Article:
Multidisciplinary Care Teams: Challenge or Opportunity?

Nov 20, 2017

Pharmaceutical organizations continue to operate in a fiercely competitive and volatile market. Commercial teams must meet sales goals even as blockbuster therapy patents expire, use of generics grows, regulations tighten and the political climate is fraught with uncertainty. Moreover, not every pharma company can boast an extensive sales force. Marketing and sales tools that inform and empower sales representatives to conduct effective physician outreach remain as important as ever.

Reaching the right prospects

Identifying and educating relevant physicians about new or existing therapies is a lynchpin of a pharma company’s commercial success. This requires a thorough knowledge of target physicians on the part of the company’s sales reps. The better they know their customers and prospects, the better they can forge strong relationships and share timely, pertinent information to contribute to patient treatment and education. Getting such level of intelligence is particularly challenging when multidisciplinary care teams are involved to treat cancer and other complex diseases that require multimodal therapy.

From a single physician to care teams—a new take on the influence network

Influence maps have generally focused on individual providers or pairs of providers connected via referrals; however, commercial teams in pharma are often dealing with whole teams where multiple providers are contributing to the treatment plan of a single patient. These dynamics are difficult to uncover in a network with a linear focus.

For example, cancer is a complicated disease with multiple treatment paths and often includes team-based care. Each provider on the team has a specific role. While some oncologists and technicians may be involved in the diagnosis, other specialists may get involved to treat certain aspects of the disease as it progresses, or care for patients’ physical and emotional needs.

In these instances, it may not be apparent how cancer patients are managed throughout their healthcare journey: during the diagnosis, treatment and post-treatment stages. Nor is it always clear who makes decisions for specific therapies. Sales reps need a horizontal view – across the specialists – so that they can identify treatment teams. They need answers to questions such as:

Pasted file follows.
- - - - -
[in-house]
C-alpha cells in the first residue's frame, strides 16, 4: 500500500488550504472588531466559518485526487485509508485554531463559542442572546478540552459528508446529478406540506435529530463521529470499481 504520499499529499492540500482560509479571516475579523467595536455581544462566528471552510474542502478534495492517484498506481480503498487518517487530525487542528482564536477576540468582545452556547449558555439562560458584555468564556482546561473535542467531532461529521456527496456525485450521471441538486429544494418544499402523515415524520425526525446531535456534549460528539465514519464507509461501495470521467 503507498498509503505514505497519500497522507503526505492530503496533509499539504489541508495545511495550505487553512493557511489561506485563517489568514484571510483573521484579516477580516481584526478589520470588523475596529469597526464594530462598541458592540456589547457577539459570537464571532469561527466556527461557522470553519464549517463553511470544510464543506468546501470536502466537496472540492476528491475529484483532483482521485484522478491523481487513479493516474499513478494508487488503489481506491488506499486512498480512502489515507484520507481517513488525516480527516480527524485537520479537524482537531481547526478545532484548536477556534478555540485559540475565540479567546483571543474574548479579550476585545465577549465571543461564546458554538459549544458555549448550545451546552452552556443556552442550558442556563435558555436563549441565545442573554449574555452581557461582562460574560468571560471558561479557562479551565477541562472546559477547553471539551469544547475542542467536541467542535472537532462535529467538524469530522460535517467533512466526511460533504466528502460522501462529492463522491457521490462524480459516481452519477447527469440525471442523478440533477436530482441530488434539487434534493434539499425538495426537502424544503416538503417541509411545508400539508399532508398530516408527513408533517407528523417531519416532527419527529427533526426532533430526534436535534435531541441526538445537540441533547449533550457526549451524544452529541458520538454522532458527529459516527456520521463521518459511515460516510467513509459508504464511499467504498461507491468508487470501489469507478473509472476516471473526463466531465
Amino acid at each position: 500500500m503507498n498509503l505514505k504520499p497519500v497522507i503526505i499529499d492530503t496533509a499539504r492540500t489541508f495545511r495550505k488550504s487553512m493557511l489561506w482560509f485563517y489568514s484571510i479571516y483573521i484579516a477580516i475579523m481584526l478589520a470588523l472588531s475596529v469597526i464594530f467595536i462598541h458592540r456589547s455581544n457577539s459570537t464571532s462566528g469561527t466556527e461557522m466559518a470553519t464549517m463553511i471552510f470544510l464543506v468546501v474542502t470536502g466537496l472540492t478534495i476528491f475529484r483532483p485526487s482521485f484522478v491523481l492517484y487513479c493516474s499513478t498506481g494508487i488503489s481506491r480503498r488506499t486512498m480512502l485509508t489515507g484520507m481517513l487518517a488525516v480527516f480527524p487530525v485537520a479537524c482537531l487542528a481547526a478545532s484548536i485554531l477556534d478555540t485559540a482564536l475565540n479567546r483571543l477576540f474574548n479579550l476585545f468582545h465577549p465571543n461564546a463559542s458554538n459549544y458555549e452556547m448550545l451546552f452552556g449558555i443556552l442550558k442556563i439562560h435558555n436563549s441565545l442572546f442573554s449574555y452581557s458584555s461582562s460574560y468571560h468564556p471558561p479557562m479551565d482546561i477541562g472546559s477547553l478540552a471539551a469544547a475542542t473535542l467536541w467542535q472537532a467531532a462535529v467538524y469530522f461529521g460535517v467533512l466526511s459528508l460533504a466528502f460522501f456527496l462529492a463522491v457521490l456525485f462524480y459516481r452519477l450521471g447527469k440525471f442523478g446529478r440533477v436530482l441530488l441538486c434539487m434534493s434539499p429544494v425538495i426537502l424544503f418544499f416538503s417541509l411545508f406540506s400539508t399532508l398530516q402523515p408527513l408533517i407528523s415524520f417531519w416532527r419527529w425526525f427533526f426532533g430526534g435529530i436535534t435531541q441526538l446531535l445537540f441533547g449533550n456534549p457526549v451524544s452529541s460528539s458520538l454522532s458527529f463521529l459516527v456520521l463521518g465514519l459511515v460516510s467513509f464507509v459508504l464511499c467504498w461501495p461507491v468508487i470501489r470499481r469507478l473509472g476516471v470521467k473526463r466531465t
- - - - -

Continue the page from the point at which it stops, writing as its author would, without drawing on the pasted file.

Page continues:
• What specialists are involved in making treatment decisions?

• Which physicians oversee the most patients, across the most teams?

• Who are the thought leaders in a particular therapeutic area?

• Which physicians are consistently working together on similar cases?

It is such deep insights into providers and their care teams that allow reps to speak from a position of knowledge when describing how their products fit into care models.

Getting the answers

Medical claims based analytics solutions can take physicians identified through diagnoses and procedure codes and provide insight into how many patients they collectively have in common relative to others practicing in the same market. This is achieved using longitudinal patient tracking via a de-identified patient key.

Figure 1: A network map of providers (represented by dots) illustrating how they are connected (represented by lines) allows pharma organizations to see which providers have the most connections and their shared patient volume. Providers in the center with the darkest lines have the most connections and the greatest shared volume, helping sales reps to focus on quality over quantity.

The resulting networks help enable pharma organizations to understand referral patterns and patient flow, uncover high-volume provider relationships, discover thought leaders, identify all members of the patient care team, and better understand a patient’s healthcare journey.

Putting data to work

Seeing the connections among providers and using that knowledge in sales strategies and conversations with prospects will help teams boost commercial effectiveness and performance in the following three ways:

1. Identify the most influential physicians who serve on multiple teams and treat the largest volume of patients.

2. Further refine existing targeting and segmentation strategies to maximize the return on investment around sales and marketing activities. A more granular insight into the market helps commercial teams to hone in on and invest time in the most influential physician prospects.

3. Educate sales reps by giving them a picture of top providers in the market and their connections to other providers. This helps streamline field work and reduce time spent onboarding new reps.

4. Prepare the right messages for conversations with all providers involved in the care of the patient to help streamline treatment decision making and improve patient outcomes.

A better understanding of connections among practitioners on care teams is instrumental in helping sales reps build relationships while benefitting the company’s market research, marketing and sales efforts.

Abigail Bernardi is Director Market Planning, LexisNexis Risk Solutions — Health Care.

 
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